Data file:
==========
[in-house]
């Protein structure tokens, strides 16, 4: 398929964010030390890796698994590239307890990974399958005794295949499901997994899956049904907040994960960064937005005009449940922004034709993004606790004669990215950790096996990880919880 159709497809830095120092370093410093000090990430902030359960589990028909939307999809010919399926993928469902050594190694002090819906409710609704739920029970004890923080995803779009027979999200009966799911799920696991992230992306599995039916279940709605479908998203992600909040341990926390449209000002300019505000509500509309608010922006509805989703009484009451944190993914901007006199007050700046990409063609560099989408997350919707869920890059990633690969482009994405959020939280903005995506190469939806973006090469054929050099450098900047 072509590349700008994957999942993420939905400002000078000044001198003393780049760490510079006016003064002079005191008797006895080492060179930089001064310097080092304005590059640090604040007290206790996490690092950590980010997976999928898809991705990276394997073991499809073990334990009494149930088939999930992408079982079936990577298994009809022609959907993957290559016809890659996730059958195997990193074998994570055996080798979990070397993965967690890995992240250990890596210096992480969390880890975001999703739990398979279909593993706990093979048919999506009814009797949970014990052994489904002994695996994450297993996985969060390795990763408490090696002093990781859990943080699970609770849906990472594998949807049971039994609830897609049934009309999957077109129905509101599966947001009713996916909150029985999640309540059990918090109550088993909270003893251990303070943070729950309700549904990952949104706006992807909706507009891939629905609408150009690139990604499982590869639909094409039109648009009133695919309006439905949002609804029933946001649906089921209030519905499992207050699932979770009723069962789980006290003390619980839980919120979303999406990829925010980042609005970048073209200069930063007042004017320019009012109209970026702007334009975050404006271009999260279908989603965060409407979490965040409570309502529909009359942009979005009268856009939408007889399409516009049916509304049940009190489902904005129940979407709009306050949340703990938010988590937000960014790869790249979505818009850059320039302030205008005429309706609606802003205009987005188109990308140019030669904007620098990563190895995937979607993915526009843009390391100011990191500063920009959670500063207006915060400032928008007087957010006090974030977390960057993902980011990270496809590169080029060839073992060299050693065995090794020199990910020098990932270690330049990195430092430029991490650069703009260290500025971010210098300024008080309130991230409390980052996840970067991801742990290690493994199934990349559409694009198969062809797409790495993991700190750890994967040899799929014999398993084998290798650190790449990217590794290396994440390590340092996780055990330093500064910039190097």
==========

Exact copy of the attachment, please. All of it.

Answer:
[in-house]
């Protein structure tokens, strides 16, 4: 398929964010030390890796698994590239307890990974399958005794295949499901997994899956049904907040994960960064937005005009449940922004034709993004606790004669990215950790096996990880919880 159709497809830095120092370093410093000090990430902030359960589990028909939307999809010919399926993928469902050594190694002090819906409710609704739920029970004890923080995803779009027979999200009966799911799920696991992230992306599995039916279940709605479908998203992600909040341990926390449209000002300019505000509500509309608010922006509805989703009484009451944190993914901007006199007050700046990409063609560099989408997350919707869920890059990633690969482009994405959020939280903005995506190469939806973006090469054929050099450098900047 072509590349700008994957999942993420939905400002000078000044001198003393780049760490510079006016003064002079005191008797006895080492060179930089001064310097080092304005590059640090604040007290206790996490690092950590980010997976999928898809991705990276394997073991499809073990334990009494149930088939999930992408079982079936990577298994009809022609959907993957290559016809890659996730059958195997990193074998994570055996080798979990070397993965967690890995992240250990890596210096992480969390880890975001999703739990398979279909593993706990093979048919999506009814009797949970014990052994489904002994695996994450297993996985969060390795990763408490090696002093990781859990943080699970609770849906990472594998949807049971039994609830897609049934009309999957077109129905509101599966947001009713996916909150029985999640309540059990918090109550088993909270003893251990303070943070729950309700549904990952949104706006992807909706507009891939629905609408150009690139990604499982590869639909094409039109648009009133695919309006439905949002609804029933946001649906089921209030519905499992207050699932979770009723069962789980006290003390619980839980919120979303999406990829925010980042609005970048073209200069930063007042004017320019009012109209970026702007334009975050404006271009999260279908989603965060409407979490965040409570309502529909009359942009979005009268856009939408007889399409516009049916509304049940009190489902904005129940979407709009306050949340703990938010988590937000960014790869790249979505818009850059320039302030205008005429309706609606802003205009987005188109990308140019030669904007620098990563190895995937979607993915526009843009390391100011990191500063920009959670500063207006915060400032928008007087957010006090974030977390960057993902980011990270496809590169080029060839073992060299050693065995090794020199990910020098990932270690330049990195430092430029991490650069703009260290500025971010210098300024008080309130991230409390980052996840970067991801742990290690493994199934990349559409694009198969062809797409790495993991700190750890994967040899799929014999398993084998290798650190790449990217590794290396994440390590340092996780055990330093500064910039190097």